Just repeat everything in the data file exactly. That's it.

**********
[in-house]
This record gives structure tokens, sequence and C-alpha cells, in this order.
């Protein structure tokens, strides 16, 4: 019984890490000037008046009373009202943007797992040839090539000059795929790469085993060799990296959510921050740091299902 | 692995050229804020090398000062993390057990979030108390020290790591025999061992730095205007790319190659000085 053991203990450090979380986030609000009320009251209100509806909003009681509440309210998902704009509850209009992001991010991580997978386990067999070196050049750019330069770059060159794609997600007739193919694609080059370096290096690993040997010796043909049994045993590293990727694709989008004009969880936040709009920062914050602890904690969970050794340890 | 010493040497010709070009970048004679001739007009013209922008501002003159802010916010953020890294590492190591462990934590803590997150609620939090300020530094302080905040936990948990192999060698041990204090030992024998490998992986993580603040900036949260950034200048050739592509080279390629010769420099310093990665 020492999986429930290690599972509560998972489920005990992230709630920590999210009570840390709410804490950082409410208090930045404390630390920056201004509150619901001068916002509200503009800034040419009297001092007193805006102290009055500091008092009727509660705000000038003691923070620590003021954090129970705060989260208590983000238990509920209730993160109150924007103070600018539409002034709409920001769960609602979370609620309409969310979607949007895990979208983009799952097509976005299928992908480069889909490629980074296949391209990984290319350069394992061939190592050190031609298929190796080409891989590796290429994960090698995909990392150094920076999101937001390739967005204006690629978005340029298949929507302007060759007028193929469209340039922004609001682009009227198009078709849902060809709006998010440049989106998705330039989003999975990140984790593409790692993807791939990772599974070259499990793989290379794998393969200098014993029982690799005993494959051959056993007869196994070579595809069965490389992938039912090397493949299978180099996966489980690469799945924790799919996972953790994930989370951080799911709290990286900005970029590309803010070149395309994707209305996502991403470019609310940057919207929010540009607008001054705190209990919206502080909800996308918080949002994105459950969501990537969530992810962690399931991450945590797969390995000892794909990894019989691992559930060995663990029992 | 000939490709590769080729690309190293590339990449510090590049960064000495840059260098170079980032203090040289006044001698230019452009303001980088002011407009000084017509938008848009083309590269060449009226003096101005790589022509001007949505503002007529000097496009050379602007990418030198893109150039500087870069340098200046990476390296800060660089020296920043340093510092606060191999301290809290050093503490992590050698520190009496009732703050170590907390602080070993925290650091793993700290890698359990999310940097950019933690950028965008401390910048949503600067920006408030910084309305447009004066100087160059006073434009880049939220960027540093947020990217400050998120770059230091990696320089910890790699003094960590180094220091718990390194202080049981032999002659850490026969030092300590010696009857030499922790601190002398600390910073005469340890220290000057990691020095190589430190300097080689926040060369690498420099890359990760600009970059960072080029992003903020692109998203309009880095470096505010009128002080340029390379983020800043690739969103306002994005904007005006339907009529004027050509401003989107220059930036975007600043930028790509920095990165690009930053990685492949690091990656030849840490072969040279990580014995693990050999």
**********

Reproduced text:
[in-house]
This record gives structure tokens, sequence and C-alpha cells, in this order.
């Protein structure tokens, strides 16, 4: 019984890490000037008046009373009202943007797992040839090539000059795929790469085993060799990296959510921050740091299902 | 692995050229804020090398000062993390057990979030108390020290790591025999061992730095205007790319190659000085 053991203990450090979380986030609000009320009251209100509806909003009681509440309210998902704009509850209009992001991010991580997978386990067999070196050049750019330069770059060159794609997600007739193919694609080059370096290096690993040997010796043909049994045993590293990727694709989008004009969880936040709009920062914050602890904690969970050794340890 | 010493040497010709070009970048004679001739007009013209922008501002003159802010916010953020890294590492190591462990934590803590997150609620939090300020530094302080905040936990948990192999060698041990204090030992024998490998992986993580603040900036949260950034200048050739592509080279390629010769420099310093990665 020492999986429930290690599972509560998972489920005990992230709630920590999210009570840390709410804490950082409410208090930045404390630390920056201004509150619901001068916002509200503009800034040419009297001092007193805006102290009055500091008092009727509660705000000038003691923070620590003021954090129970705060989260208590983000238990509920209730993160109150924007103070600018539409002034709409920001769960609602979370609620309409969310979607949007895990979208983009799952097509976005299928992908480069889909490629980074296949391209990984290319350069394992061939190592050190031609298929190796080409891989590796290429994960090698995909990392150094920076999101937001390739967005204006690629978005340029298949929507302007060759007028193929469209340039922004609001682009009227198009078709849902060809709006998010440049989106998705330039989003999975990140984790593409790692993807791939990772599974070259499990793989290379794998393969200098014993029982690799005993494959051959056993007869196994070579595809069965490389992938039912090397493949299978180099996966489980690469799945924790799919996972953790994930989370951080799911709290990286900005970029590309803010070149395309994707209305996502991403470019609310940057919207929010540009607008001054705190209990919206502080909800996308918080949002994105459950969501990537969530992810962690399931991450945590797969390995000892794909990894019989691992559930060995663990029992 | 000939490709590769080729690309190293590339990449510090590049960064000495840059260098170079980032203090040289006044001698230019452009303001980088002011407009000084017509938008848009083309590269060449009226003096101005790589022509001007949505503002007529000097496009050379602007990418030198893109150039500087870069340098200046990476390296800060660089020296920043340093510092606060191999301290809290050093503490992590050698520190009496009732703050170590907390602080070993925290650091793993700290890698359990999310940097950019933690950028965008401390910048949503600067920006408030910084309305447009004066100087160059006073434009880049939220960027540093947020990217400050998120770059230091990696320089910890790699003094960590180094220091718990390194202080049981032999002659850490026969030092300590010696009857030499922790601190002398600390910073005469340890220290000057990691020095190589430190300097080689926040060369690498420099890359990760600009970059960072080029992003903020692109998203309009880095470096505010009128002080340029390379983020800043690739969103306002994005904007005006339907009529004027050509401003989107220059930036975007600043930028790509920095990165690009930053990685492949690091990656030849840490072969040279990580014995693990050999």